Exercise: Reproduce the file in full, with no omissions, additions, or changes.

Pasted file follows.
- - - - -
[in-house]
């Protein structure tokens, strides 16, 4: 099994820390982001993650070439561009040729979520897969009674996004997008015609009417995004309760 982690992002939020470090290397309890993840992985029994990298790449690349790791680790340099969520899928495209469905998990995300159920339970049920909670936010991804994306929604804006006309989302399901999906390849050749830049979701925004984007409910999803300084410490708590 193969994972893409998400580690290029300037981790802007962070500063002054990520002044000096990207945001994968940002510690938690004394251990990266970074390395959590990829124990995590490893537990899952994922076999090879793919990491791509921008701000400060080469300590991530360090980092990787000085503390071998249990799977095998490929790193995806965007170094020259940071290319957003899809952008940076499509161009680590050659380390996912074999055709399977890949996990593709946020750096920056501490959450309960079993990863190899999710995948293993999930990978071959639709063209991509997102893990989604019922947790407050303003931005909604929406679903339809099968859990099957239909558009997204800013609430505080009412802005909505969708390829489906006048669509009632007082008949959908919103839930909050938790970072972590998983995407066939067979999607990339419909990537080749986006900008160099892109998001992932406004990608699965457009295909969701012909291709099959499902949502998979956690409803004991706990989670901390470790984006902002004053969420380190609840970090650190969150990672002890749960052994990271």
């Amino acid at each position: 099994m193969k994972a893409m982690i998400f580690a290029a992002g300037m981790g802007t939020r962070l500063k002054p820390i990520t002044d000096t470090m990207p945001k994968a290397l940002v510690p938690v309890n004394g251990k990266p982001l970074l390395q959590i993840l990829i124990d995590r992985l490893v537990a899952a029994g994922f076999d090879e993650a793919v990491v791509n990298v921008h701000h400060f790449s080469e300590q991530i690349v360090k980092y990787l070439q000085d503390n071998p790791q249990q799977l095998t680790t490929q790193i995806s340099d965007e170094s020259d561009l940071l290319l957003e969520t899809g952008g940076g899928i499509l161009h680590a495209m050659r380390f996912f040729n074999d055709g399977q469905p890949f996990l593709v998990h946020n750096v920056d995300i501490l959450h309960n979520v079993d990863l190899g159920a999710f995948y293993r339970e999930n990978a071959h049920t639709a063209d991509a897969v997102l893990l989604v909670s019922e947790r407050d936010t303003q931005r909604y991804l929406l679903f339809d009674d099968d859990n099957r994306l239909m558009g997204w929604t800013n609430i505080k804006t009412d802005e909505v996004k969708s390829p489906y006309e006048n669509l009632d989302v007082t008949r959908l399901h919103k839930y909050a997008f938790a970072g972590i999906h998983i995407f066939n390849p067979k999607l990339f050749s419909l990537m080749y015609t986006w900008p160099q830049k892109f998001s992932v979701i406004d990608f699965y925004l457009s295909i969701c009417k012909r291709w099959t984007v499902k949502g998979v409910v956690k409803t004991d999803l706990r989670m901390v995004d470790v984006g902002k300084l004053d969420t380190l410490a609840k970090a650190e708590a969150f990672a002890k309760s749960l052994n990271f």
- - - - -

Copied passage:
[in-house]
């Protein structure tokens, strides 16, 4: 099994820390982001993650070439561009040729979520897969009674996004997008015609009417995004309760 982690992002939020470090290397309890993840992985029994990298790449690349790791680790340099969520899928495209469905998990995300159920339970049920909670936010991804994306929604804006006309989302399901999906390849050749830049979701925004984007409910999803300084410490708590 193969994972893409998400580690290029300037981790802007962070500063002054990520002044000096990207945001994968940002510690938690004394251990990266970074390395959590990829124990995590490893537990899952994922076999090879793919990491791509921008701000400060080469300590991530360090980092990787000085503390071998249990799977095998490929790193995806965007170094020259940071290319957003899809952008940076499509161009680590050659380390996912074999055709399977890949996990593709946020750096920056501490959450309960079993990863190899999710995948293993999930990978071959639709063209991509997102893990989604019922947790407050303003931005909604929406679903339809099968859990099957239909558009997204800013609430505080009412802005909505969708390829489906006048669509009632007082008949959908919103839930909050938790970072972590998983995407066939067979999607990339419909990537080749986006900008160099892109998001992932406004990608699965457009295909969701012909291709099959499902949502998979956690409803004991706990989670901390470790984006902002004053969420380190609840970090650190969150990672002890749960052994990271």
């Amino acid at each position: 099994m193969k994972a893409m982690i998400f580690a290029a992002g300037m981790g802007t939020r962070l500063k002054p820390i990520t002044d000096t470090m990207p945001k994968a290397l940002v510690p938690v309890n004394g251990k990266p982001l970074l390395q959590i993840l990829i124990d995590r992985l490893v537990a899952a029994g994922f076999d090879e993650a793919v990491v791509n990298v921008h701000h400060f790449s080469e300590q991530i690349v360090k980092y990787l070439q000085d503390n071998p790791q249990q799977l095998t680790t490929q790193i995806s340099d965007e170094s020259d561009l940071l290319l957003e969520t899809g952008g940076g899928i499509l161009h680590a495209m050659r380390f996912f040729n074999d055709g399977q469905p890949f996990l593709v998990h946020n750096v920056d995300i501490l959450h309960n979520v079993d990863l190899g159920a999710f995948y293993r339970e999930n990978a071959h049920t639709a063209d991509a897969v997102l893990l989604v909670s019922e947790r407050d936010t303003q931005r909604y991804l929406l679903f339809d009674d099968d859990n099957r994306l239909m558009g997204w929604t800013n609430i505080k804006t009412d802005e909505v996004k969708s390829p489906y006309e006048n669509l009632d989302v007082t008949r959908l399901h919103k839930y909050a997008f938790a970072g972590i999906h998983i995407f066939n390849p067979k999607l990339f050749s419909l990537m080749y015609t986006w900008p160099q830049k892109f998001s992932v979701i406004d990608f699965y925004l457009s295909i969701c009417k012909r291709w099959t984007v499902k949502g998979v409910v956690k409803t004991d999803l706990r989670m901390v995004d470790v984006g902002k300084l004053d969420t380190l410490a609840k970090a650190e708590a969150f990672a002890k309760s749960l052994n990271f």